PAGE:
11 – Bohemian Rhapsody
12 – God Save the Queen
I listened to this for the first time in about twenty years the other week. The reason I abandoned it for so long is simply that in my youth I played it to death to the extent that I could replay virtually all the tracks in my head.
I had burnt my love of it out.
Listening to it again was, well, a bit of a revelation.
Many would argue that this is Queen’s best album and in many respects they would be right. This is an album made by a band at the height of their powers and creative energy. It is exquisitely structured, and the production is flawless. There is a striking diversity in the style and subject of the tracks but it somehow fits seamlessly together. It can also be seen as the first half of a double album since their next release ‘A Day at The Races’ was designed to complement the previous album in terms of cover art, and both titles are the names of Marx Brothers films.
All the band members contributed songs to the album, and it has to be said that two of the most original, ‘Good Company’ and ”39′ are from Brian May. The lyrics on ‘Good Company’ are especially fine. ’39’, as many may not realise, is a work of Science Fiction telling of how space explorers set out, looking for a new home. Because of the time dilation effect, they subjectively experience only a few years passing, but when they return, a hundred years have passed and all their friends and family are dead.
The rest of the songs cover extremes between the kitsch hutzpah of ‘Seaside Rendezvous’ and ‘Lazing on a Sunday Afternoon’ to the Grand spectacle of ‘The Prophet’s Song’ and their Magnum Opus, ‘Bohemian Rhapsody’.
The album finishes – almost prophetically – with Brian May’s iconic rendering of ‘God save The Queen’. At the time, with the band name’s gay connotations and Mercury’s outrageous glam rock style, they were in a sense anti-establishment figures and this track seemed a humorous dig at the powers that be. The wind was later knocked very soundly out of that sail during the Queen’s Jubilee when May deigned to play it on the roof of Buckingham Palace in a shameless act of embarrassing sycophancy. No longer the rebel, now firmly part of the establishment.
I say ‘prophetically’ in relation to ‘God Save The Queen’ because this track was the finale not just to the album but to Queen’s greatest years. ‘A Day At The Races’, albeit an excellent album, did not reach the creative heights of ‘A Night of The Opera’ and, in my opinion, they were not to produce another truly great album until Freddie Mercury’s brilliant swansong, ‘Innuendo’.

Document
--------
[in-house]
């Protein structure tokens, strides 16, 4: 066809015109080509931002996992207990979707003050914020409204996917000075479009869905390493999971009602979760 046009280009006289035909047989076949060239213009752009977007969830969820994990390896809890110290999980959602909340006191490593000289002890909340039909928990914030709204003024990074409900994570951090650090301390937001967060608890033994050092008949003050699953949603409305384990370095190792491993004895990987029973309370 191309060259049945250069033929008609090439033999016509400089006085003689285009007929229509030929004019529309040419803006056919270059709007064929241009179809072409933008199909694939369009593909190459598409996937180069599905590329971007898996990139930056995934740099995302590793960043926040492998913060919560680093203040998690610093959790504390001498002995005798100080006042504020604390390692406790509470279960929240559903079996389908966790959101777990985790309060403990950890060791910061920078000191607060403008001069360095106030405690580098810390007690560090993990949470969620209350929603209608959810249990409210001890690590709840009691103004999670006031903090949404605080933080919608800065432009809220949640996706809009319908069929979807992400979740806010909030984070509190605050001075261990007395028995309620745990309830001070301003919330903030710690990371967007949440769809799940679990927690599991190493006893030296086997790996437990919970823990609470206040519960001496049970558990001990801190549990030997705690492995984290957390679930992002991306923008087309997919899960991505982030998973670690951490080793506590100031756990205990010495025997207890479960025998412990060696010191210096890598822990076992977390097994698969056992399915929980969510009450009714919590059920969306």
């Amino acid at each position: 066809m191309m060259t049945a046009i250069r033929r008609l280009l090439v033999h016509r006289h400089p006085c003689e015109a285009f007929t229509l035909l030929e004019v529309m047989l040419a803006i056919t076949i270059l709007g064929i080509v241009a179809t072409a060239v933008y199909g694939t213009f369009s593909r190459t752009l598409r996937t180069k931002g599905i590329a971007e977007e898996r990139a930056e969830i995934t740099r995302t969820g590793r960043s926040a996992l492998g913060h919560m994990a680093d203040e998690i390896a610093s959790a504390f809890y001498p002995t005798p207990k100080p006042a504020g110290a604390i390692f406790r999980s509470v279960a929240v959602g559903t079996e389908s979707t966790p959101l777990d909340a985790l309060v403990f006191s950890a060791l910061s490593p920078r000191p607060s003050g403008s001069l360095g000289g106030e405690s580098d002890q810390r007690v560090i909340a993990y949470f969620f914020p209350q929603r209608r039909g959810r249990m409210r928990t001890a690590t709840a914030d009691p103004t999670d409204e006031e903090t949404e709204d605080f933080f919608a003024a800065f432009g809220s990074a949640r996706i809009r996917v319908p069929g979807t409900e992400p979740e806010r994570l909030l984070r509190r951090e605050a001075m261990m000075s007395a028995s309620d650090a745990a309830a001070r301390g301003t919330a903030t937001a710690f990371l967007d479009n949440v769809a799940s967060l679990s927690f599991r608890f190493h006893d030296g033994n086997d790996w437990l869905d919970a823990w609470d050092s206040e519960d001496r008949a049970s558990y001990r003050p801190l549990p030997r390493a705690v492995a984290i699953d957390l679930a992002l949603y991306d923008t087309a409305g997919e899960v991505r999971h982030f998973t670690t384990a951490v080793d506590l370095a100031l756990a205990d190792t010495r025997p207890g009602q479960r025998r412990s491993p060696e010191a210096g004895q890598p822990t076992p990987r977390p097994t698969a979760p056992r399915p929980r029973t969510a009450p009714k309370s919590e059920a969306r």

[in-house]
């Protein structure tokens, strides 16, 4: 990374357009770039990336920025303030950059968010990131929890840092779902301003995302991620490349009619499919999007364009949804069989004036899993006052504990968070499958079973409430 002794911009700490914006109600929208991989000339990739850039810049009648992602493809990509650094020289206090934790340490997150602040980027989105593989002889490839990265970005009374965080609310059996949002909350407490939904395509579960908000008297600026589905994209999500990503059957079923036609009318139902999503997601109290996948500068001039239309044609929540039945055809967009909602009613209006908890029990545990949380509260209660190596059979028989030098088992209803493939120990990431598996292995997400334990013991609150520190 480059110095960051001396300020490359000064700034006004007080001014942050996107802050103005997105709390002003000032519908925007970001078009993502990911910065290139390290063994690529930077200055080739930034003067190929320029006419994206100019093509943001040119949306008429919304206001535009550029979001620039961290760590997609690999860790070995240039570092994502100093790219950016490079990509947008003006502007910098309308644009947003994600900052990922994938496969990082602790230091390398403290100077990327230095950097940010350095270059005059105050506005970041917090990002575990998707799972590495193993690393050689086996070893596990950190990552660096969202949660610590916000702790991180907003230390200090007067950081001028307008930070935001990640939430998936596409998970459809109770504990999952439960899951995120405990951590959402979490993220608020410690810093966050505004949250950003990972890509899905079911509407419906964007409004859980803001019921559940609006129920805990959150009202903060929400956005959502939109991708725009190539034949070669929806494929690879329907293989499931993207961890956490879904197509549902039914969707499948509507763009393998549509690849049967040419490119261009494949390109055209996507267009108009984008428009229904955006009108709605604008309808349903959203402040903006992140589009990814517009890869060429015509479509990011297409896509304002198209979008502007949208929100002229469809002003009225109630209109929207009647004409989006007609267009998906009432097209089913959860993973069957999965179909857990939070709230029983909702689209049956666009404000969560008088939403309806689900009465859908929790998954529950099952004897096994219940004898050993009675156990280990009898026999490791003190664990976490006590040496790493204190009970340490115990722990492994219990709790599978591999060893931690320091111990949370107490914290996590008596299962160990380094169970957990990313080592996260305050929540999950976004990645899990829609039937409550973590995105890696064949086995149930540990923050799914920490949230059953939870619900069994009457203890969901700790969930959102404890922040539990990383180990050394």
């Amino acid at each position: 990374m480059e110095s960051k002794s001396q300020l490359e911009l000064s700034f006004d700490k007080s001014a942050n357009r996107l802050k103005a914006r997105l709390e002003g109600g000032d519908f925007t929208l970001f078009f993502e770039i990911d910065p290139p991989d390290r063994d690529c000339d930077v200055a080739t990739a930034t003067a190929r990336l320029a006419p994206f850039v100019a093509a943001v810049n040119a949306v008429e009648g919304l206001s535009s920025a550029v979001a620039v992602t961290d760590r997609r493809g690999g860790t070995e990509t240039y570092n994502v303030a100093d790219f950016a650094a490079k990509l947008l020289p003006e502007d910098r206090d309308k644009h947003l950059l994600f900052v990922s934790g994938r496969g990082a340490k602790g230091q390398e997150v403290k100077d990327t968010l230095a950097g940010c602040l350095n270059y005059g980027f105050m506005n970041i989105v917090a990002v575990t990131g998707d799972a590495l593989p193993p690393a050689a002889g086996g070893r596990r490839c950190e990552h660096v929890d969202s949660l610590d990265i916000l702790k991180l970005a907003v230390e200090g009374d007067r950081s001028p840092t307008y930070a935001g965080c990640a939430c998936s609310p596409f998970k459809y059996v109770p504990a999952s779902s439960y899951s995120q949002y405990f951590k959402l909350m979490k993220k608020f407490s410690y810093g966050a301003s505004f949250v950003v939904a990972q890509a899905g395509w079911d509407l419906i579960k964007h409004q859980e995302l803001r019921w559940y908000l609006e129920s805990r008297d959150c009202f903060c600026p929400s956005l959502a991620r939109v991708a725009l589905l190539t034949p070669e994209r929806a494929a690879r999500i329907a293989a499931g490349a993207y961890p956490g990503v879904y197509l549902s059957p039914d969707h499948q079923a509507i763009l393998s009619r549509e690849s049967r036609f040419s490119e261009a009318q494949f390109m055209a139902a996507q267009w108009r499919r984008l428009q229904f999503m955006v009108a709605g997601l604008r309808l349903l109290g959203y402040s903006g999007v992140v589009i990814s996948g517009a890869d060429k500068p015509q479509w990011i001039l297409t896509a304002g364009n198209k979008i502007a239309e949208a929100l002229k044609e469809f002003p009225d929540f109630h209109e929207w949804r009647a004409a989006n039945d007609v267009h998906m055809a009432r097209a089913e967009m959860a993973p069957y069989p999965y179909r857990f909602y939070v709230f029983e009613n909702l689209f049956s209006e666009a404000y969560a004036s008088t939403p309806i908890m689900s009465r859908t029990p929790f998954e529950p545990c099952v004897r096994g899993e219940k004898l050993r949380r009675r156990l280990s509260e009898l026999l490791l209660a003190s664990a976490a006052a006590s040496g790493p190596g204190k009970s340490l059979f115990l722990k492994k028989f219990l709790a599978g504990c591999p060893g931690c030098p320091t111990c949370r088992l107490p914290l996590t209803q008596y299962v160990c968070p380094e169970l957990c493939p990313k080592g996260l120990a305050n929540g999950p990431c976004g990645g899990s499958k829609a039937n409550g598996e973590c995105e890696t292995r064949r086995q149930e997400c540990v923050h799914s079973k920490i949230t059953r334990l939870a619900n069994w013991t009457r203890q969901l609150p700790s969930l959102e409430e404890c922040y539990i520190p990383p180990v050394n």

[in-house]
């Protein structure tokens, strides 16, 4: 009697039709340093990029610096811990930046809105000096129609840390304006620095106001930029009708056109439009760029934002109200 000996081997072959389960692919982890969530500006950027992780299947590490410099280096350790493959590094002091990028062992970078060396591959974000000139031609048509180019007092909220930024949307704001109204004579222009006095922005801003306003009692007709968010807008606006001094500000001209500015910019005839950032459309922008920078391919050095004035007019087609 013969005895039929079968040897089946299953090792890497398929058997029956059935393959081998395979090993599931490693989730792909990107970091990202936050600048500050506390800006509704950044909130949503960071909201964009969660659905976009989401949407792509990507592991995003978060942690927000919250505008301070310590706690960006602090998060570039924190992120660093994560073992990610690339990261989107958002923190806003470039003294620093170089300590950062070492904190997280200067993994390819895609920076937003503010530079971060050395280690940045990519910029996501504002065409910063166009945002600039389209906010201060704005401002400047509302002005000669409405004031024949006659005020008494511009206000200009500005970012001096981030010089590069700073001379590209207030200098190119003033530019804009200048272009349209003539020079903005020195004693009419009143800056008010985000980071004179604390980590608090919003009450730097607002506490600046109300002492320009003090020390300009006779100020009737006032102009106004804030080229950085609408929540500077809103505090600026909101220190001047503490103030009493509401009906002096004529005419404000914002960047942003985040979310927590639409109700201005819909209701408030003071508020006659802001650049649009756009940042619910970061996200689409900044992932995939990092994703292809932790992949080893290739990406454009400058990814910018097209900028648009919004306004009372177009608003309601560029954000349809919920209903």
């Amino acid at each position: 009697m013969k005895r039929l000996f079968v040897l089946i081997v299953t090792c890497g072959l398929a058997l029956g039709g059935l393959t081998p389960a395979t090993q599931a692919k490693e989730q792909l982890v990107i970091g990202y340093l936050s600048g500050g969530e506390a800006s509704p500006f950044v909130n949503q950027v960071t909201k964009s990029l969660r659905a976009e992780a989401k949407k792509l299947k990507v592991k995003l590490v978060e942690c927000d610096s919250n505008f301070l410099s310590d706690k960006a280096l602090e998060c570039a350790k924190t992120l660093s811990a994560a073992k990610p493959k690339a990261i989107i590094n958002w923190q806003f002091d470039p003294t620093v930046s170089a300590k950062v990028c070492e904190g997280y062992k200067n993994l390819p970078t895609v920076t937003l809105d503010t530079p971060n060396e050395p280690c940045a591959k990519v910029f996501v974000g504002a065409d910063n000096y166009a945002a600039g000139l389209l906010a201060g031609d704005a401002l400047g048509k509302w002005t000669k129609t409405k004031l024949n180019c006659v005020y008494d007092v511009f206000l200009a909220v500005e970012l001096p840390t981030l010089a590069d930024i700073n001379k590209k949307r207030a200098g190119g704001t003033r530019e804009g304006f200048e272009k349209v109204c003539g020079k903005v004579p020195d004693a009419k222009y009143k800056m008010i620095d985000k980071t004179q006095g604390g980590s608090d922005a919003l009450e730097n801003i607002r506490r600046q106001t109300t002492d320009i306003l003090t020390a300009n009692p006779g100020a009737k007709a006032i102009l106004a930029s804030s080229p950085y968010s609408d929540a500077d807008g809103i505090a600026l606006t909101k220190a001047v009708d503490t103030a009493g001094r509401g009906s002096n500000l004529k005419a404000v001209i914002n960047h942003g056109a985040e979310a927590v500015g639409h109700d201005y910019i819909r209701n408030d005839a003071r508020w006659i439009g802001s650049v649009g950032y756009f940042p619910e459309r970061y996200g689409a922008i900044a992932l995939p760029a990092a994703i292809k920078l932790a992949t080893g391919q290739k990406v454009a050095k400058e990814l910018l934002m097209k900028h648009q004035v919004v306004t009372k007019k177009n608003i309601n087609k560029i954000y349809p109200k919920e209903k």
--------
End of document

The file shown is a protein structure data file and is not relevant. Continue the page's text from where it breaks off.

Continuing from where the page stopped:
It’s not often I would recommend soundtrack albums but this has to be singled out as something very special. The original TV series is a very special beast in its own right, being an epic tale of the gangsters of the US during the Prohibition era. The pilot was directed by Martin Scorsese, and the series had garnered acclaim, awards and devoted fans. One of the most consummately crafted elements of this production though, is the soundtrack, jazz (in the main) of the period, meticulously researched and recreated by Vince Giordano.
I can’t tell you how impressed I am with this album, on which every track is a finely honed gem. The female singers, in particular, deserve special praise. Regina Spektor’s ‘My Man’ is a masterpiece of vampish decadence, while Kathy Brier’s ‘Some of These Days’ sends a shiver up the spine.
There is also a dark aspect to some of these songs which gives a bleak view of the sexist attitudes of the day. ‘The Dumber They Come, The Better I Like Them’ is a comic cabaret number, extolling the virtues of dumb girls, because they ‘know how to make love.’
The women themselves sing some of these songs such as ‘My Man’ and ‘Don’t Put a Tax on The Beautiful Girls’ which, combined with exquisite vocal delivery, gives an ambivalent and dangerous edge to such numbers.
The instrumental numbers are faultless, full of energy and a sense of spontaneity.
‘Carrickfergus’ however – on its own a brilliant and heart-wrenching Irish folk song – seems out of place here. I can’t find it in my heart to be churlish about this, though. It’s a minor niggle, and possibly the only fault I can find on this amazing piece of work.
I can’t wait for Vol II
1.”Livery Stable Blues”, performed by Vince Giordano and the Nighthawks
2.”The Dumber They Come the Better I Like Them”, performed by Stephen DeRosa
3.”My Man”, performed by Regina Spektor
4.”Dark Town Strutters Ball”, performed by Vince Giordano and the Nighthawks
5.”Crazy Blues”, performed by Catherine Russell
6.”Mournin’ Blues”, performed by Vince Giordano and the Nighthawks
7.”Some of These Days”, performed by Kathy Brier
8.”Margie”, performed by Vince Giordano and the Nighthawks
9.”Carrickfergus”, performed by Loudon Wainwright III
10.”Wild Romantic Blues”, performed by Nellie McKay
11.”After You Get What You Want (You Don’t Want It)”, performed by Kathy Brier
12.”Sheik of Araby”, performed by Leon Redbone
13.”Japanese Sandman”, performed by Vince Giordano and the Nighthawks
14.”Don’t Put a Tax On the Beautiful Girls”, performed by Kathy Brier
15.”All By Myself”, performed by Martha Wainwright
16.”Life Is a Funny Proposition”, performed by Stephen DeRosa